I can't think of a critique I've led where someone didn't mention that they ran out of time on the project. Of course some students have legitimate challenges on their time: kid (and adults) get sick, tests and jobs interfere with studio time, and accidents happen, causing clay to collapse or dry too quickly. Throughout the class, different students experience busy weeks or difficult days at different times.
|The progress of this flowery sea horse was as interesting to see as the final piece.|
I banned the phrase "I am not creative" before our most recent critique, and again there were impressive pieces, creative pieces, that came in from different members of the class, though no one specifically identified themselves as not belonging to the creative group. The most creative (challenging, impressive, interesting) pieces were not necessarily done by the same people who put forth the extra effort in previous critiques. What the impressive pieces this time did have in common was that they were larger, more complex, more carefully made, or more challenging in construction than other works.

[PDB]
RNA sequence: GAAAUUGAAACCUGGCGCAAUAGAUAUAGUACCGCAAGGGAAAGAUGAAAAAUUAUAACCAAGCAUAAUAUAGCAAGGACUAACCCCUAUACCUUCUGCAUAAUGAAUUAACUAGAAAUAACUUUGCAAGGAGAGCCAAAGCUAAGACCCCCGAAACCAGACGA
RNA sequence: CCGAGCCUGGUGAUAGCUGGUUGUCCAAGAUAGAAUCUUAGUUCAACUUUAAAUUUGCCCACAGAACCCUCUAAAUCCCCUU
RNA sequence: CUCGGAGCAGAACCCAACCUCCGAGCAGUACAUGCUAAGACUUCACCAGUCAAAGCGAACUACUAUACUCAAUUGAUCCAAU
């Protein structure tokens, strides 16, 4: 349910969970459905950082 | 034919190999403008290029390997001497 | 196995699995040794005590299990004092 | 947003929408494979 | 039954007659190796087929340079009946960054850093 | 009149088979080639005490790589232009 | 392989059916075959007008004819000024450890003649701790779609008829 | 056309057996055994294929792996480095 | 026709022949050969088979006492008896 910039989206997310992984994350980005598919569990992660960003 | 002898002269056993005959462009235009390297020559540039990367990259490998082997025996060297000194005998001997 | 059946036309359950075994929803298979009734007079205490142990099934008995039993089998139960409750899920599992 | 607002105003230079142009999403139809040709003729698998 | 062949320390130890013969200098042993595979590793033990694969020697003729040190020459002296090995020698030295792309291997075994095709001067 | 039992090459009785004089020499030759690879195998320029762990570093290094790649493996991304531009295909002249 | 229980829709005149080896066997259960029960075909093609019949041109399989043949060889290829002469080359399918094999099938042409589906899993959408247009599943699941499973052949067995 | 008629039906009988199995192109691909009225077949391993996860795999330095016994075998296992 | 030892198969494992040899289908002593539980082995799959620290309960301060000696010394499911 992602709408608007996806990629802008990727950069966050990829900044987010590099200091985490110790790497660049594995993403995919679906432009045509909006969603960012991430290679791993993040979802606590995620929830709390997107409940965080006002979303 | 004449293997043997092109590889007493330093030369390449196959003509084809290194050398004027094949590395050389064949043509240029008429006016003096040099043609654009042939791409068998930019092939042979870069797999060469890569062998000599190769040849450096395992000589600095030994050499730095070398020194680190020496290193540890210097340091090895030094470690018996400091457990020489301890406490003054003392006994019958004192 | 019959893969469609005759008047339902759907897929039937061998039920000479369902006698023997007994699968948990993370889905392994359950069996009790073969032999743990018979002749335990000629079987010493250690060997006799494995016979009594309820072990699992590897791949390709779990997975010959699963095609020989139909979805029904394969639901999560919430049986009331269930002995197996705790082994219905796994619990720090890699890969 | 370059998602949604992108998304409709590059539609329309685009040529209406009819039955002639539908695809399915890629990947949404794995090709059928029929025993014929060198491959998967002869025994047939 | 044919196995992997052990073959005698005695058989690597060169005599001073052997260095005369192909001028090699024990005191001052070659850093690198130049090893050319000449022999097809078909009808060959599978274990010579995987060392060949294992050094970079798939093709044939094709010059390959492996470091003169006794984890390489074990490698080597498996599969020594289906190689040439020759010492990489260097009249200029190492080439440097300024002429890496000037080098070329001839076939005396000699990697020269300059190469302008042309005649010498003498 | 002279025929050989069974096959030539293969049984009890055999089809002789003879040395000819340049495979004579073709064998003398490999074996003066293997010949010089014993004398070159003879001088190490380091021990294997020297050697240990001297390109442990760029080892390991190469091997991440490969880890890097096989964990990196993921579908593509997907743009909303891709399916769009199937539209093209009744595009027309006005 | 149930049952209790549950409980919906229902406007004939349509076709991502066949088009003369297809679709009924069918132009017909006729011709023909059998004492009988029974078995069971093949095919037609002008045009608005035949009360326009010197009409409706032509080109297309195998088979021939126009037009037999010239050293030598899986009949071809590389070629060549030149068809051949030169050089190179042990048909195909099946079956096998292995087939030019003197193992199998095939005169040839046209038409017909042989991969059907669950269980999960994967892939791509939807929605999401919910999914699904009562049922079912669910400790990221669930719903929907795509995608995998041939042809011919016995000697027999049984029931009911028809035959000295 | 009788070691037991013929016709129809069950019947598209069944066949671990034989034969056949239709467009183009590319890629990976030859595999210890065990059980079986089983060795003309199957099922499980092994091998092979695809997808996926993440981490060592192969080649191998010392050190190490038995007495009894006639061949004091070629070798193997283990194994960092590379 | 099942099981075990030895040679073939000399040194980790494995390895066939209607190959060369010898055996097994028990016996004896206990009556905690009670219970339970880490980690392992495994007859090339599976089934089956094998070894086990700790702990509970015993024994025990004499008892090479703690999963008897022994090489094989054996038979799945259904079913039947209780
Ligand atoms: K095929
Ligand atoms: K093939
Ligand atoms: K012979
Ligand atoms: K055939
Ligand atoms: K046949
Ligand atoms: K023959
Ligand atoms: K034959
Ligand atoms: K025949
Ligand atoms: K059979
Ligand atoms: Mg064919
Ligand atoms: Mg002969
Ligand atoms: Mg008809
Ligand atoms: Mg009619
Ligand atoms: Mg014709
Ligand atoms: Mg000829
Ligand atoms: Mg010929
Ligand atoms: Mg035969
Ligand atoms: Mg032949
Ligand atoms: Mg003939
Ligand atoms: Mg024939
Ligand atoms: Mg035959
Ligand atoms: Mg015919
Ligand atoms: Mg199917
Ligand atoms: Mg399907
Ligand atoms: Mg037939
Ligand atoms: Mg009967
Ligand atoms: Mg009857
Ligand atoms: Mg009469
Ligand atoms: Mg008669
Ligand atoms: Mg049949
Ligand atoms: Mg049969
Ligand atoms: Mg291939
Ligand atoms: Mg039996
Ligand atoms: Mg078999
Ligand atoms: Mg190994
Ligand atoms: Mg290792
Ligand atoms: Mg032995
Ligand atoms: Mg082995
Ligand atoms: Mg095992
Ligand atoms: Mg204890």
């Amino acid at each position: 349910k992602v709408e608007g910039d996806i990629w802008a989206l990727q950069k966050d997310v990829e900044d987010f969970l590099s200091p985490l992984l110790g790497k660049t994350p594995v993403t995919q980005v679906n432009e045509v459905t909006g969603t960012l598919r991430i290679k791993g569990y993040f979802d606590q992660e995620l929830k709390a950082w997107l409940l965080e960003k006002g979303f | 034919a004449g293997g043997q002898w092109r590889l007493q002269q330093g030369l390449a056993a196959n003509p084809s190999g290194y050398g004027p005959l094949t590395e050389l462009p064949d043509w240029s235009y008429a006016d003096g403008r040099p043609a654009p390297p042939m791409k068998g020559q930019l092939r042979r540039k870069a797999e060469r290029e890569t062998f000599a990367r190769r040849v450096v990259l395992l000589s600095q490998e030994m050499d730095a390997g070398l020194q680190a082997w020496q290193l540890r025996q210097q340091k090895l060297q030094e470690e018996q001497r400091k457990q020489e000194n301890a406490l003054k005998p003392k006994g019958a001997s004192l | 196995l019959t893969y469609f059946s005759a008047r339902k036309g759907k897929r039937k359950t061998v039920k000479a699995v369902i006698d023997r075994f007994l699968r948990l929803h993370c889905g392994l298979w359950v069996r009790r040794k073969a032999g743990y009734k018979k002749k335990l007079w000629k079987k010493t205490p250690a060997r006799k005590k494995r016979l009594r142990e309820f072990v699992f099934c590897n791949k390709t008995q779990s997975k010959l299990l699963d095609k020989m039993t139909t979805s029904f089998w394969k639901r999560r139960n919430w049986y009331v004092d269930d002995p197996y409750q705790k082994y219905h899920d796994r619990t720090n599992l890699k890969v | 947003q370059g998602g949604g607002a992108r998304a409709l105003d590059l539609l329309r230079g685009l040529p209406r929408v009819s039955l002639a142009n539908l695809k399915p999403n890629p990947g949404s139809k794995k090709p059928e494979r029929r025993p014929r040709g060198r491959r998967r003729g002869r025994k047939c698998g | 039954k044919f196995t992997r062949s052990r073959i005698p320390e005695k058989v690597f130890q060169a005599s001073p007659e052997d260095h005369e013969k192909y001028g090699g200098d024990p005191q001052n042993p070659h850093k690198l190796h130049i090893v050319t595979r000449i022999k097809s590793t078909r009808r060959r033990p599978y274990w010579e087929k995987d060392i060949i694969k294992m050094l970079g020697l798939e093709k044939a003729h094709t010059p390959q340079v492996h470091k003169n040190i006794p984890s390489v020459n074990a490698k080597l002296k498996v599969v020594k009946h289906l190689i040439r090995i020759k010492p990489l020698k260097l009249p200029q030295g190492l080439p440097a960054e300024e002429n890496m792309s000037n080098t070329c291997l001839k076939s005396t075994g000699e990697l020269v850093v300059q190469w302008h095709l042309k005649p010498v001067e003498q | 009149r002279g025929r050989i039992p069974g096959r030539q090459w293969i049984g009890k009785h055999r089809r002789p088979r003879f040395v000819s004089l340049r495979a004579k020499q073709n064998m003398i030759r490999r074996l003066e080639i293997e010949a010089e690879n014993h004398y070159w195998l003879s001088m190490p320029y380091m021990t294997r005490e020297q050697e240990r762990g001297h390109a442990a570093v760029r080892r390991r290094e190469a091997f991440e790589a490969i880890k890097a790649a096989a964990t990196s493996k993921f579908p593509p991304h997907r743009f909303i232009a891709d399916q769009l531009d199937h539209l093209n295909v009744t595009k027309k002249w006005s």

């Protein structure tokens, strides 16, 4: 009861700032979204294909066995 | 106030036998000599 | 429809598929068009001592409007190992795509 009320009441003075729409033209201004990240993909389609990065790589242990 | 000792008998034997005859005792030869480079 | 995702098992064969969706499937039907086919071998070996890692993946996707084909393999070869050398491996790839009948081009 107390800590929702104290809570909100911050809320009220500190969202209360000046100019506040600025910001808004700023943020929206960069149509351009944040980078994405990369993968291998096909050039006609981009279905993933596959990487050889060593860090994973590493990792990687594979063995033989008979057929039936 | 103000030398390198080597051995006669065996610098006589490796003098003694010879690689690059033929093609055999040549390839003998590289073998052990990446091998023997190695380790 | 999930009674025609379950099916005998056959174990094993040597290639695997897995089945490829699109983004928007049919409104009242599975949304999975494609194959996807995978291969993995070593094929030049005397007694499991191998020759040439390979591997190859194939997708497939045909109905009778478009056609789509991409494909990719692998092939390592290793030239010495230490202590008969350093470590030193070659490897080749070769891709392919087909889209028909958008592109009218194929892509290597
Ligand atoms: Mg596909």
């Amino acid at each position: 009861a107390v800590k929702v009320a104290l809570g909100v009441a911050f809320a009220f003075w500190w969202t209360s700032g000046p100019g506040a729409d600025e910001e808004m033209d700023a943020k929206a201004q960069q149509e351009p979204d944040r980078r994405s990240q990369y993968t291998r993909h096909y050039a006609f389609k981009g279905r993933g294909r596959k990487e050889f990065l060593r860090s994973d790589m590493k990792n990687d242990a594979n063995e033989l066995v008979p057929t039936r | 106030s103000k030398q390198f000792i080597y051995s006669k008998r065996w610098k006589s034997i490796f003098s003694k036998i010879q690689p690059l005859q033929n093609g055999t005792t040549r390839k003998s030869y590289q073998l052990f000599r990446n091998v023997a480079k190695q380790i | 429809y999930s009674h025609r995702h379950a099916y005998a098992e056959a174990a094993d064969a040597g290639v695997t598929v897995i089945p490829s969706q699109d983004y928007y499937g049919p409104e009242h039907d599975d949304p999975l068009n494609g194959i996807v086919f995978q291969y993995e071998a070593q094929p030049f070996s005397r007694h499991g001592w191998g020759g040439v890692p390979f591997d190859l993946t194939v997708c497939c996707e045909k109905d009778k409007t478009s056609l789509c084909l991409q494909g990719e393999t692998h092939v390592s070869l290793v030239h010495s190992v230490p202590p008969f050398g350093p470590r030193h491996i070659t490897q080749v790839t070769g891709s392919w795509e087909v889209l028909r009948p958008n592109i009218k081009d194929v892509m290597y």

|I'd be curious to know what people think this heart amidst trees, buildings, cars and tree stumps is meant to communicate.|
|This work was inspired by an artist: Grandmaster Flash|
I do, however, see a great deal of correlation between the students who are in the studio a lot and the creative, challenging work. I also notice a correlation between the students who have some sort of temporary time challenge (illness, work or family problem, etc), and work in a given critique that is smaller, less finished, less challenging or less interesting than the rest.
|the assignment here was to persuade the viewer.|
One piece of information I seem to be missing, or guessing at, is the students' opinion. I wonder if they'd agree with me. Maybe I should ask them.